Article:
Aftermath of Disasters: Infant mortality increases?

In Volusia County in 2005, we were hit by a series of hurricanes--back to back. By the third hurricane, we all knew the drill. Run out to the grocery store get supplies, gas up, board up (I never took my boards down off my windows that year--my family lived like moles at an indoor campground). Charlie hit us first and it came in through the backdoor. Coming across the state from west to east and exiting out of Volusia County. It was suppose to go to New Orleans. New Orleans dodged that one but was later hit with Katrina. Charlie was a surprise, no time to do the panic-shuffle of going to the stores packed with people trying to buy the last few batteries or canned goods. I had lived in Florida since 1978 and Charlie has been the only hurricane in which I got scared enough to make the family sleep in the hallway. Frankly I slept through all the other hurricanes but Charlie had remarkable winds. When dawn hit I went outside, as did all my neighbors. There was silence--no humming of air conditions, no cars tearing down the street, just silence. Roads were impassable, trees down everywhere, trees in houses, roofs half off. I felt amazement and thankfullness, no trees in my house although they did go down around my house and took my fence at the same time. I got in my car and drove around town because I thought I would be able to find a gas station open or a store open. Never dawned on me that it took electricity to run the pumps at a gas station. And gee no traffic lights worked--so what do you do at a major intersection in town? Hm gun it? Russian roulette with your car--eventually I learned that you treat it like a 4-way stop. But most of us, didn't know that, so intersections were fun. Fun as in dangerous and not so funny. I learned later that day when I finally found my D sized batteries to run my radio that the local government wanted everyone to stay home and not drive around. Yeah I knew why, without power driving is a hazard. But when all power is off, you don't know what is going on. I lived 40 minutes away from my parents. I couldn't call them to see if they were all right and I couldn't drive that far with the amount of gas I had in my car. As time went on, an edge of panic sets in, when you realize that the whole county was without power. A day after Charlie hit, a few grocery stores opened. You couldn't buy anything frozen or refrigerated--still no power, just canned goods and canned goods that obviously were everyone's last choice of food to eat, no bread, no crackers--people had already grabbed those. No ice...yikes. The silence was now punctuated with the loud buzz of chain saws. Then the loud deafening sound of the lucky neighbors who had generators and power. did they have the gas for those generators? I kept saying to myself this is good--my electric bill will be low this month. Of course, my job at a local bed and breakfast was curtailed, no tourists wanting to come to a town without electricity. We did do alot of yard work, in very steamy conditions. But one room had air conditioning because of a generator. The air conditioning was nice but the shock of going back and forth from air to hot and humid was difficult. I began to prefer to stay outside despite the heat. I was without power for nine days. I found out my parents were fine and they had power within 3 days time. Some neighbors got their power before me, some after. Blue tarps were up on the roofs of so many homes. I was so thankful my roof held and nothing fell into it. Some shopping centers were demolished. Beachside was another story--flooding and huge air conditioners that use to reside on top of some condos, smashed to the ground in parking lots. Clean up would go on for some time. We would all feel the burden of waiting for insurance to cover the damages. What I observed at that time was who got help first and it seemed to me that the wealthy neighborhoods must have had a special line to their insurance companies. I was still seeing blue tarps on roofs in poorer neighborhoods a year and half after the hurricanes. Gradually roads, services came back. But then we got slammed again and again with minor hurricanes that year. So we ended up with more blue tarped roofs and more damage. In a hot climate when roofs fail or leak, and electricy is off, the mold and mildew situation becomes pretty darn bad. We survived these storms. We were not hit like New Orleans, so we cannot complain. Economically we took a huge hit. And then last year the national economy burst its bubble with the banking and stock market crisis.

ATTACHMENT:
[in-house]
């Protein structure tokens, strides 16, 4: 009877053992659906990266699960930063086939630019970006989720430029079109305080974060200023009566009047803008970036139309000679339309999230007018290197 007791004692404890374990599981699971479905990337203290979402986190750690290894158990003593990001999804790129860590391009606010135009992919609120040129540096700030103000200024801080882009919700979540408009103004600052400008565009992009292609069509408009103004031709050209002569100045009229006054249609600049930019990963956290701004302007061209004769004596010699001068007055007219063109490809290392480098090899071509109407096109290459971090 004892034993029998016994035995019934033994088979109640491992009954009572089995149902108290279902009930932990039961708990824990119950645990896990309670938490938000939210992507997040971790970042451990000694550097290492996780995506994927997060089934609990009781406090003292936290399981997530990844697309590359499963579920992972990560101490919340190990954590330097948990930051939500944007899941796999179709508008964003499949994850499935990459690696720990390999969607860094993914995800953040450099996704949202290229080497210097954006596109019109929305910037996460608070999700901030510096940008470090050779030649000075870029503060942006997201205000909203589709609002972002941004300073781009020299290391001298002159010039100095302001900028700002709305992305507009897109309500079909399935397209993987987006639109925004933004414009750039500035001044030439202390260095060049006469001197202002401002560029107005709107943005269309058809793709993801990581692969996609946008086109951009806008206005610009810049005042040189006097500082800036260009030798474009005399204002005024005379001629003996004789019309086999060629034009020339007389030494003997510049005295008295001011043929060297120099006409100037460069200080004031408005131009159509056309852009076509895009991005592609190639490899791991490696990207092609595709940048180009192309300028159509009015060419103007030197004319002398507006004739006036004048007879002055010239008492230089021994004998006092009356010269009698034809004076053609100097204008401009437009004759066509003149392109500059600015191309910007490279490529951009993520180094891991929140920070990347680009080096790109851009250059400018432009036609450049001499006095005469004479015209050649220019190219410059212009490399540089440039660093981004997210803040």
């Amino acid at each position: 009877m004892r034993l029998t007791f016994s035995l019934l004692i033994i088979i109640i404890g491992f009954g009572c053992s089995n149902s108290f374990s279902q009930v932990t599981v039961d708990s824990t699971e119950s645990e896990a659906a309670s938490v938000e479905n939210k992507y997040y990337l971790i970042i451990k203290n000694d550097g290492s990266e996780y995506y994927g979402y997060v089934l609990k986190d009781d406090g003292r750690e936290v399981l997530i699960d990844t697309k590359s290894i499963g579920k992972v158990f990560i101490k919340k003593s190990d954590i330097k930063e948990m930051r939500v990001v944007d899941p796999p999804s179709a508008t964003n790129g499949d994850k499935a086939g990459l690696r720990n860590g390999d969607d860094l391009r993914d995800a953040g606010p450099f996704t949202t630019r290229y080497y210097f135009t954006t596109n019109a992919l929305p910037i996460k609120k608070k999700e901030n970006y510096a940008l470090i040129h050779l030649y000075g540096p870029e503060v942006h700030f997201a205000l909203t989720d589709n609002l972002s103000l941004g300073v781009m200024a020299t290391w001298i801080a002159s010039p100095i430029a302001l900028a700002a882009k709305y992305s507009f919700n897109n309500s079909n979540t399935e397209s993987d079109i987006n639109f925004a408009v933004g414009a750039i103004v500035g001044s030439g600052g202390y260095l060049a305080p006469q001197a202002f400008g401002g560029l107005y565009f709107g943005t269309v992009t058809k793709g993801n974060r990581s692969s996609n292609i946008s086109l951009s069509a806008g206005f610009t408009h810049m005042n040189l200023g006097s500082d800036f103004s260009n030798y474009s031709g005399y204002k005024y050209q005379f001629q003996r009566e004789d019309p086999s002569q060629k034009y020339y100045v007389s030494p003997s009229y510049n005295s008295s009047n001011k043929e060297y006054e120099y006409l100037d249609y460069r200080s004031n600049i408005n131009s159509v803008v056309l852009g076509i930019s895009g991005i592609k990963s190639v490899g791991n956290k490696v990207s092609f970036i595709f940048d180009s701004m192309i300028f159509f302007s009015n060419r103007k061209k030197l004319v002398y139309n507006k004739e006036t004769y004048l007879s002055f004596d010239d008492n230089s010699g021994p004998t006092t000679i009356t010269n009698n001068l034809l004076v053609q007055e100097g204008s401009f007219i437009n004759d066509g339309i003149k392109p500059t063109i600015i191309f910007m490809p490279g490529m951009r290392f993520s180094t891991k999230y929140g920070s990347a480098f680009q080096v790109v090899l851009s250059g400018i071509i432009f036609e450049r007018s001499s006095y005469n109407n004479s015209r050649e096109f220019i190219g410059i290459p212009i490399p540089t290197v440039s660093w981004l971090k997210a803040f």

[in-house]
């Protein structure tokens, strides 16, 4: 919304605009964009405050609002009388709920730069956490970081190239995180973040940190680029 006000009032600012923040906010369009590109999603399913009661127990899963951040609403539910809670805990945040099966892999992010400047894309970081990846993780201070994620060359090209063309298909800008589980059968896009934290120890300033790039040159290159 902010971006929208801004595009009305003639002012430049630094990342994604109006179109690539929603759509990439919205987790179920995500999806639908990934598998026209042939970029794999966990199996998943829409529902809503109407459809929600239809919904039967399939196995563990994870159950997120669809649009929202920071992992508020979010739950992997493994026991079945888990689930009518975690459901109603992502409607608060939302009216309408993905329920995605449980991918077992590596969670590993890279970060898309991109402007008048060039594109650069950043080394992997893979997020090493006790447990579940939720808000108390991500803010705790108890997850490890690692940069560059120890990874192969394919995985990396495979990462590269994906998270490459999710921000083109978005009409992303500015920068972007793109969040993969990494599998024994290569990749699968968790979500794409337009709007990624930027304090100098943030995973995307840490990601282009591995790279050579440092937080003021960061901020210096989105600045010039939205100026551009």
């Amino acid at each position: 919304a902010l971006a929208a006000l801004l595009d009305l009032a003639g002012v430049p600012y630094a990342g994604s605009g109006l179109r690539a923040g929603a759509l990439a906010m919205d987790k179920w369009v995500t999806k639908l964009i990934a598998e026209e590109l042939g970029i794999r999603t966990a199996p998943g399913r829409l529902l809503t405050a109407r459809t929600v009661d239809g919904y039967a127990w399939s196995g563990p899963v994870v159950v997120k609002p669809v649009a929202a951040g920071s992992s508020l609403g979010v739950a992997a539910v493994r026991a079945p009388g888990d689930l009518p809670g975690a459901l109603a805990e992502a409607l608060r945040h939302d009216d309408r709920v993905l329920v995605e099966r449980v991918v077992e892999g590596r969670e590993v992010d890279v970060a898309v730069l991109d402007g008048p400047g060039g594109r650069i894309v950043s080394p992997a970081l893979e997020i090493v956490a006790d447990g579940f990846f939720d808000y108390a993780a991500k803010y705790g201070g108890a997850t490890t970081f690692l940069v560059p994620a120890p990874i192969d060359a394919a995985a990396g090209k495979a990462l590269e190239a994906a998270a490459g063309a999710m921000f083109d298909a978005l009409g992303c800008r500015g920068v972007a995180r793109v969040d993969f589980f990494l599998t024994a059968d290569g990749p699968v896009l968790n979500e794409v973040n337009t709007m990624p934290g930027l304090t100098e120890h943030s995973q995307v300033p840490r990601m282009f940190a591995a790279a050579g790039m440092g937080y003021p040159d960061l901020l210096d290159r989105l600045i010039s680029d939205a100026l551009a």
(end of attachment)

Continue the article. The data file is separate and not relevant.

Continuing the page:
We are now witnessing sky-rocketing black infant mortality rates-- our white infant mortality rate is high too. Is this the result of being in a disaster that creates enormous economic stress on families, particularly poor families? How does living through a disaster effect living conditions? My roof started leaking after hurricane number 3 of that year. It was patched up but how much mold and mildew has families in this area breathed in since the hurricanes? We assume that once the initial clean-up is done, the area no longer needs assistance. Yet this is not true. On the surface, this county looks like it is back to normal. Yet infant mortality is increasing. Infant mortality is an indicator, an indicator of the health of a nation, the health of the community. In the aftermath of Katrina, did infant mortality increase? I have read various articles which suggest this has happened. In the aftermath of the Haiti's earthquakes, will we see the same pattern of increasing infant mortality? It seems highly likely. I think there is little understanding of the huge impact of a disaster to a community. Our community is not New Orleans or Haiti. But we are still struggling. My thoughts and prayers for all who are struggling in the midst of disasters/wars and for all who must keep struggling in the aftermath...
Copyright 2010 Valerie W. McClain